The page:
A feature-length prequel to the hugely successful Jujutsu Kaisen anime series, Jujutsu Kaisen 0 follows a young bullied teenager who transfers to a special school that will train him to master a monstrous curse that has hold of him.
Series writer Hiroshi Seko and director Park Sung-hoo take the reins once again for a story that incorporates elements of dark fantasy and horror alongside themes of grief, self-doubt and everyday adolescent angst.
Gege Akutami’s original manga series was first published in 2017 under the title Tokyo Metropolitan Curse Technical College, until the success of its sequel prompted him to rebrand the series as a direct prequel.
In it, 16-year-old Yuta (voiced by Megumi Ogata) is a timid high schooler who secretly plays host to the spirit of his childhood sweetheart, Rika (Kana Hanazawa), who died six years earlier. They had promised to get married and stay together forever. Now, Rika manifests as a terrifying creature, prone to violent outbursts whenever Yuta feels cornered or threatened.
Following an incident at his school that hospitalised a number of classroom bullies, Yuta attracts the attention of mentor Satoru Gojo (Yuichi Nakamura) – a character familiar to fans of the series – who invites him to the secluded Jujutsu High, where he will learn how to control his curse.
His classmates include Maki (Mikako Komatsu), heir to a clan of disgraced sorcerers; Toge (Koki Uchiyama), who can only speak using onigiri ingredients; and Panda (Tomokazu Seki), who is, well, a giant panda.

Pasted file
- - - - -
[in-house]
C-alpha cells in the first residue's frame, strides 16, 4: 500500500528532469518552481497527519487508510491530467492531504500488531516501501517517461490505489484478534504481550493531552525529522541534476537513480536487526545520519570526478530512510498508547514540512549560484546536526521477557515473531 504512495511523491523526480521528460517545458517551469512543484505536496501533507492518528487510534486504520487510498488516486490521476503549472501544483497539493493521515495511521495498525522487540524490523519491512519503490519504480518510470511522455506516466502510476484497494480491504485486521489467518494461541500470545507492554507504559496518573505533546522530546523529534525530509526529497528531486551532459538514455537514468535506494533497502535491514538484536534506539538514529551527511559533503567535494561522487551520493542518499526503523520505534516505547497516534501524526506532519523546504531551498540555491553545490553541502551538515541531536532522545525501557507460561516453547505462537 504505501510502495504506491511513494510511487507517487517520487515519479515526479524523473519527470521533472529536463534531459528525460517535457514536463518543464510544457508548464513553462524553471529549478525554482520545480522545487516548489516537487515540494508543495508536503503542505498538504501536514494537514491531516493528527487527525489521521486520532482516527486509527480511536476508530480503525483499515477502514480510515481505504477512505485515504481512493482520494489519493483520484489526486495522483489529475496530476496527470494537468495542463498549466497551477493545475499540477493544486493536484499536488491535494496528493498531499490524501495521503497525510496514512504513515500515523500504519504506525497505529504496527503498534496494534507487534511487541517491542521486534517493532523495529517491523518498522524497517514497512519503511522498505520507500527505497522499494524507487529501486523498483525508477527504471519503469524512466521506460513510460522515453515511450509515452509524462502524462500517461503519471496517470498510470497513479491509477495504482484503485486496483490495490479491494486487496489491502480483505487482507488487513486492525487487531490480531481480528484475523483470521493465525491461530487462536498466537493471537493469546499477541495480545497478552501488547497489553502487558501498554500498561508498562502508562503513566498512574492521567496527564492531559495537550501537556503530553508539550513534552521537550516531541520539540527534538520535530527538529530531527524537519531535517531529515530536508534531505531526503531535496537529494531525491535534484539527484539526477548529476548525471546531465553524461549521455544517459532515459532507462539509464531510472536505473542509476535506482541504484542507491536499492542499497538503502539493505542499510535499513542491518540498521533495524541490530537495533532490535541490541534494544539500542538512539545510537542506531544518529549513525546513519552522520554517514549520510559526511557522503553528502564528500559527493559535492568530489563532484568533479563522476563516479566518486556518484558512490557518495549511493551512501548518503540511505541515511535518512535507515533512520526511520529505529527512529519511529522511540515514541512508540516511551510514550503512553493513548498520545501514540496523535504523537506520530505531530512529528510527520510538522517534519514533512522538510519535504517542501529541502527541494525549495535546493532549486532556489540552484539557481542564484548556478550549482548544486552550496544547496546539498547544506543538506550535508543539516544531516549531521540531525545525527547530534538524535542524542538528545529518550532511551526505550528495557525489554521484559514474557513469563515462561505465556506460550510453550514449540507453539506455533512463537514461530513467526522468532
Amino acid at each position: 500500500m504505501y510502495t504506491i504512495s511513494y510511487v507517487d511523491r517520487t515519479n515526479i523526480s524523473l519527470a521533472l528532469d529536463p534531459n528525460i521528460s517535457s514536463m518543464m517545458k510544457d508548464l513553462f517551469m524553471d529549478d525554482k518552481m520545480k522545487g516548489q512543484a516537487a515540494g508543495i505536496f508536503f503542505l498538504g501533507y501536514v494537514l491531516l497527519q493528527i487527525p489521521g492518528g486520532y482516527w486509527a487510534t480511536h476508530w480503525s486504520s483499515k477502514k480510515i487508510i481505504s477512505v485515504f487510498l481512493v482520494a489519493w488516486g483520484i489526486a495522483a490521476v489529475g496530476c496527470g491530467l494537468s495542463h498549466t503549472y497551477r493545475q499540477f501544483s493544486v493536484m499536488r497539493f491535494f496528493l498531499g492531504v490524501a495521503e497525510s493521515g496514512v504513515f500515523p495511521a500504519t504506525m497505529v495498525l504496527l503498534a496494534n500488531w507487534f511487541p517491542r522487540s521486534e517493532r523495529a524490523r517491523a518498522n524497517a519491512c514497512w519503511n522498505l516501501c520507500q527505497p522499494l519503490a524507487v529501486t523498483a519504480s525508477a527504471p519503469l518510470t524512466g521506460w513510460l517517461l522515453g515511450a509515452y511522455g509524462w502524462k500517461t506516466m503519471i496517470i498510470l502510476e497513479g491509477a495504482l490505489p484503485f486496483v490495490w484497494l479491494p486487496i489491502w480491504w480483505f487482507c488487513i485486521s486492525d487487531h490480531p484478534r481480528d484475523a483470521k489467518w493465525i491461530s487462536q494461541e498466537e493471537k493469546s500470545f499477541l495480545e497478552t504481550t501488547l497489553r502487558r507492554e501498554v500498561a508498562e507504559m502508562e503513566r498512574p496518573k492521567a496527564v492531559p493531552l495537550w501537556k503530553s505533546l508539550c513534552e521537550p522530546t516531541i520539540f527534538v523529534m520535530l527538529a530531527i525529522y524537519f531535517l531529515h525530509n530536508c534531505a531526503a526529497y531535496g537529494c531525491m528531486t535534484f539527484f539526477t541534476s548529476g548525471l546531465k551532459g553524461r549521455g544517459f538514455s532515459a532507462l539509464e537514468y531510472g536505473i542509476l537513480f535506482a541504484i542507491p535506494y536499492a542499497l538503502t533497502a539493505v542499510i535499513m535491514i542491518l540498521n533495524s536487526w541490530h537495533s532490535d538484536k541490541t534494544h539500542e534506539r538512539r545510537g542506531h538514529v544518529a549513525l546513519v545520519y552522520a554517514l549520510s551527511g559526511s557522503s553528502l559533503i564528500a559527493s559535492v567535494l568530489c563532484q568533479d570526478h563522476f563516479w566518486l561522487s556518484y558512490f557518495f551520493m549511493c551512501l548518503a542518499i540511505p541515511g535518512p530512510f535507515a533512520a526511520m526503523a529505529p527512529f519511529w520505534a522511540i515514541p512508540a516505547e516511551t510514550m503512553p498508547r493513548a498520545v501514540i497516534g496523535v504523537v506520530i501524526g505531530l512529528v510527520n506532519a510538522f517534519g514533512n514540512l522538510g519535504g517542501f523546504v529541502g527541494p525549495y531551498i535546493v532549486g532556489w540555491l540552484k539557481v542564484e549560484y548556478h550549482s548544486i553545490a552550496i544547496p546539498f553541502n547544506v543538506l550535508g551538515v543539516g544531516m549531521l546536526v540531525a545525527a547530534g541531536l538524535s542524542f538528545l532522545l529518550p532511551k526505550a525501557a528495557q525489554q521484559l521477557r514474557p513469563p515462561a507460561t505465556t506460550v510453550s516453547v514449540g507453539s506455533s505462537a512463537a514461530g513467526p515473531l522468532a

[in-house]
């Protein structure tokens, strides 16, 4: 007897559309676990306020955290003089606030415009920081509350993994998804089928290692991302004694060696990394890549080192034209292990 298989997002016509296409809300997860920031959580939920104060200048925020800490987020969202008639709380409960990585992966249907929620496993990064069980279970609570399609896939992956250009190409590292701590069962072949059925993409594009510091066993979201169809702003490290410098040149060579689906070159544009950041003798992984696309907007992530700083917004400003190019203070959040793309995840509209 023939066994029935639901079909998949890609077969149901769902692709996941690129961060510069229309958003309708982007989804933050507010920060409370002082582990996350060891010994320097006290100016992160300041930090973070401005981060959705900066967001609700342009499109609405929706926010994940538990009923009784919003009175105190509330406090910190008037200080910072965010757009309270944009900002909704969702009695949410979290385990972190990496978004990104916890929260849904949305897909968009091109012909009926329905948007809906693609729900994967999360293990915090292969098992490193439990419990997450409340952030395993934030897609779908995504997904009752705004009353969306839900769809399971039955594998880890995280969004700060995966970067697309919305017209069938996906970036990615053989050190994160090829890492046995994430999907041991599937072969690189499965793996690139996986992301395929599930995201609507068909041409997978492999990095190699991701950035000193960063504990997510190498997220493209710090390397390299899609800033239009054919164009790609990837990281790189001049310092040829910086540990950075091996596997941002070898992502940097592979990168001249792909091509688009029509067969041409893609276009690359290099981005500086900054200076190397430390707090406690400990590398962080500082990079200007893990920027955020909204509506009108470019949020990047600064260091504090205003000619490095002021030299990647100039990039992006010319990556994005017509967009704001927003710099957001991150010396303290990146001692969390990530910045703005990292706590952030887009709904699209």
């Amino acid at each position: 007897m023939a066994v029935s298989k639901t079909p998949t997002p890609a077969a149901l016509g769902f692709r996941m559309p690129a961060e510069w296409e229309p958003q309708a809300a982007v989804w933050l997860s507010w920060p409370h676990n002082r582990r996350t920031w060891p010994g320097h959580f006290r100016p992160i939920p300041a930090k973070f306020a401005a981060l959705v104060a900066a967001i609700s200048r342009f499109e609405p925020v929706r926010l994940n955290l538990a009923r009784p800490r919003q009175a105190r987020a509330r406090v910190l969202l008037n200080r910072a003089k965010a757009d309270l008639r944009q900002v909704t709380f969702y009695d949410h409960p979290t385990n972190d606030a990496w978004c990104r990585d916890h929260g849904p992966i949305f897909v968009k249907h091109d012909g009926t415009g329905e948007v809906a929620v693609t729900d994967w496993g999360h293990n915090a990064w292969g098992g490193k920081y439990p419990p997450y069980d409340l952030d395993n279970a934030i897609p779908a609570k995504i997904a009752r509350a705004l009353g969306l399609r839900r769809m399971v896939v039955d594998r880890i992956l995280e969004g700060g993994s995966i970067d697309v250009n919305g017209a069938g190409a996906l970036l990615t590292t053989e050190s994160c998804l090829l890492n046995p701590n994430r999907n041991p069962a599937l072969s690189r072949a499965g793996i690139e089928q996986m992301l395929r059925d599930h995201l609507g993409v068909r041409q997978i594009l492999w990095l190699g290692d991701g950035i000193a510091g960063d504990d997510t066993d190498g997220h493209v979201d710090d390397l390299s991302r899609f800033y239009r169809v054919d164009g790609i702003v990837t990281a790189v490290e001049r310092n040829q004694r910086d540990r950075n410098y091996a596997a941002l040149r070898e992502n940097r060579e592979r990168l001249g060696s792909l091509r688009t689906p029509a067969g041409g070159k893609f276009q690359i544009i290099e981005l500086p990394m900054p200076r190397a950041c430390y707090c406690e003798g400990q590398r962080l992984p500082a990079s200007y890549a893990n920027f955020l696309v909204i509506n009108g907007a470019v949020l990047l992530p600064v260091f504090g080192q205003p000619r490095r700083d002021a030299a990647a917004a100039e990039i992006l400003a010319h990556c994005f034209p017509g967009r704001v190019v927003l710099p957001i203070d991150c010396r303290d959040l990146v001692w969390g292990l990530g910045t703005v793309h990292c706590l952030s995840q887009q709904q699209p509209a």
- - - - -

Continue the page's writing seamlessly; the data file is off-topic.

Trouble strikes when Yuta also attracts the attention of Suguru Geto (Takahiro Sakurai), an evil sorcerer who absorbs the curse of anyone he kills, and former best friend of his mentor.
Jujutsu Kaisen 0 incorporates a variety of animation styles, including crude, hand-drawn renderings during its most violent and shocking moments. This stylistic contortion of an otherwise soft and relatively unassuming aesthetic effectively exacerbates the terrifying, monstrous imagery on screen.
Indeed it is in these moments of surprisingly vivid and haunting terror where the film works best, and the creators have made no secret of the fact that they are most invested in the story’s numerous fantastical fight sequences.
Outside these moments, however, the story drags and gets somewhat repetitive, lingering on numerous training exercises and introspective monologues exploring Yuta’s burdensome feelings of guilt and self-worth.
For the uninitiated, this big-screen endeavour is something of a mixed bag. But the Jujutsu Kaisen faithful should be sufficiently sated, while an intriguing post-credits teaser will whet their appetites for season two, due to arrive some time in 2023.
This article was first published in South China Morning Post.